This is my second Daniel J. Volpe read (Talia was the first). I loved both. I will eventually read my way through his entire catalog. Splatterpunk and indie horror can be a gamble. It’s a genre I enjoy and while most books I’ve read at least have good stories, some could benefit from a little editing finesse. Volpe’s books are just plain good though.
Never was there a more appropriate intro to a book.
I chose Talia, by Daniel Volpe for Book Lovers Cafe‘s second Cool Ghouls read. My little book club has garnered some attention in the group, but if any of the people who sign up are reading the books, I have no idea because they’re not participating in discussion. I will keep at it though. I am determined to share my love of horror and bizarro to anyone who will listen.
I take it back. At least one person read it. They were not prepared.
I read Talia in one sitting. At 120 pages, I suppose that isn’t saying much, but for me it is. If a story isn’t immediately gripping, my attention wanders. Talia grips you by the throat and assaults your senses non-stop. This is the story of a young woman who moves to the big city trying to make a name for herself. She quickly learns that it is not easy to break through in the acting world and finds herself targeted by a sleazy adult filmmaker named Mike who can smell desperation. Talia has heard the rumors about this guy, rumors that he works for the mob and does more than porn, but she is in a tough spot and is willing to do what it takes to make some money.
At first, it isn’t so bad. She does some fetish films that get increasingly strange, but she makes friends with one of her costars and mostly hasn’t had to do anything too degrading. What’s a little piss in the grand scheme of things anyway? Rumors about Mike’s clientele prove to be true as the requests get stranger and more brutal. One day, Talia and her friend come in to do a film find themselves facing a tied and gagged man and a table containing whips of increasing levels of brutality. Is this just another pain fetish video? Is Talia built for the kind of films Mike has lined up? Is Mike prepared to face the monster he created?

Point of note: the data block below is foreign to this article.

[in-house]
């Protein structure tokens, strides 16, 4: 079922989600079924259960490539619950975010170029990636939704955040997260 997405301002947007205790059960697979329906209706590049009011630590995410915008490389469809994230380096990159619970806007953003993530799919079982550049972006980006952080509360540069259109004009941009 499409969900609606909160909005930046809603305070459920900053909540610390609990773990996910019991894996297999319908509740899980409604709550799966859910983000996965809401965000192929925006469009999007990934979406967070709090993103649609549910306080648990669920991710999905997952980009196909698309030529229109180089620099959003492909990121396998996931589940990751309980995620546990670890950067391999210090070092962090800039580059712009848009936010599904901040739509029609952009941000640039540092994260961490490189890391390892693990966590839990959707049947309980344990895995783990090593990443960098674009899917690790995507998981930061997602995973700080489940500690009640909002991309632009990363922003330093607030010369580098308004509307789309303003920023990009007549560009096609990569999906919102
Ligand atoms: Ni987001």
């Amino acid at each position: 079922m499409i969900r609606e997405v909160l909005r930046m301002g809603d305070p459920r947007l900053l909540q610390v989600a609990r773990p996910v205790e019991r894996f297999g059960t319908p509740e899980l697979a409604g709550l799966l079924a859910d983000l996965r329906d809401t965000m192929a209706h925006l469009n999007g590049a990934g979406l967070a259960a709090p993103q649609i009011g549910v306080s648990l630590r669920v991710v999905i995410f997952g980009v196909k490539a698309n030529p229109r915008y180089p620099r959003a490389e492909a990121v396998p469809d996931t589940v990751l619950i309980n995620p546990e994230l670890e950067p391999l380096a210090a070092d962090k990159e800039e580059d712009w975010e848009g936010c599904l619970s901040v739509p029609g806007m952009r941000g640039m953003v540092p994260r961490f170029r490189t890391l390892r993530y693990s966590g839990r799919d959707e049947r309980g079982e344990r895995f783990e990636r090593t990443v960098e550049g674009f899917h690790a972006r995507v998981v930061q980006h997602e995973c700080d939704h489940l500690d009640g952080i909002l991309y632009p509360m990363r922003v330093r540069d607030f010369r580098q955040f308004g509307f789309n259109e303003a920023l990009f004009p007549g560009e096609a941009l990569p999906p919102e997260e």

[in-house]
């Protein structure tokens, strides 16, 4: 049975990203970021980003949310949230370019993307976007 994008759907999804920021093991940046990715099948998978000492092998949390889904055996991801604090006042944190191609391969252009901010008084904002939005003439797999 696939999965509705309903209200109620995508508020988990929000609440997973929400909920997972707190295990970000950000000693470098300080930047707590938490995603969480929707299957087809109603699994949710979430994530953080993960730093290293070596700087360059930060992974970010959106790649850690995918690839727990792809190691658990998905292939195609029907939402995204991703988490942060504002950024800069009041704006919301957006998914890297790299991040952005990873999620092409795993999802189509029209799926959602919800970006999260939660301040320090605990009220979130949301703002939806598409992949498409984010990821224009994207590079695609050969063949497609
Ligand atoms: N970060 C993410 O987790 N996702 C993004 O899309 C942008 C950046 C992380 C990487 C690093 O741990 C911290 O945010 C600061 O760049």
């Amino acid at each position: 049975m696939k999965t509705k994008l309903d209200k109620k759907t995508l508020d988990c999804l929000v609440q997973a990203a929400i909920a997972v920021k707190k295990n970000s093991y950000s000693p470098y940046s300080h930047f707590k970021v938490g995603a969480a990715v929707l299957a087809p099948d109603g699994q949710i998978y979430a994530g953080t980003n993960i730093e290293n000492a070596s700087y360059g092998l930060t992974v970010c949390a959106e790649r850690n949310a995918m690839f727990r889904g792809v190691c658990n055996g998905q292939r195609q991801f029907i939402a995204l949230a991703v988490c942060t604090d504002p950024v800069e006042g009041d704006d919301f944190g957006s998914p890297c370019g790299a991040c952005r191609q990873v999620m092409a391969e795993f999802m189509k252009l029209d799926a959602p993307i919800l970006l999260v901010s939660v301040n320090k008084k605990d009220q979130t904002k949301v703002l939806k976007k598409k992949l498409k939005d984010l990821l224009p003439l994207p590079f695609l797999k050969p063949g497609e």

I discovered (after reading Talia), that our heroine was introduced in Volpe’s earlier work, Billy Silver. Of course I have to read that now.
For the last couple months I’ve been running a book club in one of my favorite book groups on Facebook, Book Lovers Cafe. Titles have mostly been chosen from Amazon First Reads. They’ve been good, but not stuff I’d typically read. Bored with the same old thing, I decided to start up a secondary book club for horror aficionados like myself. I dubbed it the Cool Ghouls Book Club. The first book I selected was one I’d seen recommended a lot in a different book group, Books of Horror. Gone to See the River Man, by Kristopher Triana.
At first it seemed like it was heading in a typical thriller path and I thought the main character was somehow going to end up being murdered by the man she obsessed over. Which…did happen. But the path from meeting him in prison to meeting him in her apartment was not typical thriller material. One might wonder why someone would find themselves obsessed with a serial killer, but as the story unfolds and you learn more about Lori, it isn’t so mysterious. Lori is seriously flawed, cut from the same cloth even. She has shared all of herself with Edmund and he knows she is the right person for his mission. Like Lori, you’ll find yourself wondering how much of the journey to see the River Man is real and how much is in her head. Is the River Man real? Or is he a manifestation of her mental and moral decline? This book is dark and graphic and utterly disturbing.
It’s a short read, but doesn’t feel like it’s lacking story building like some novellas do. If you like horror, splatterpunk, otherwise dark stories and don’t mind gore, give this a read. And if it’s your first horror book ever, you might find yourself pleasantly surprised, as this one group member did.
⭐️⭐️⭐️⭐️. Closer to 5 honestly, but I made my rating and I don’t like to go back and change ratings unless I reread.
Great book. I’ll definitely be reading more of his work. Grab your copy on Amazon.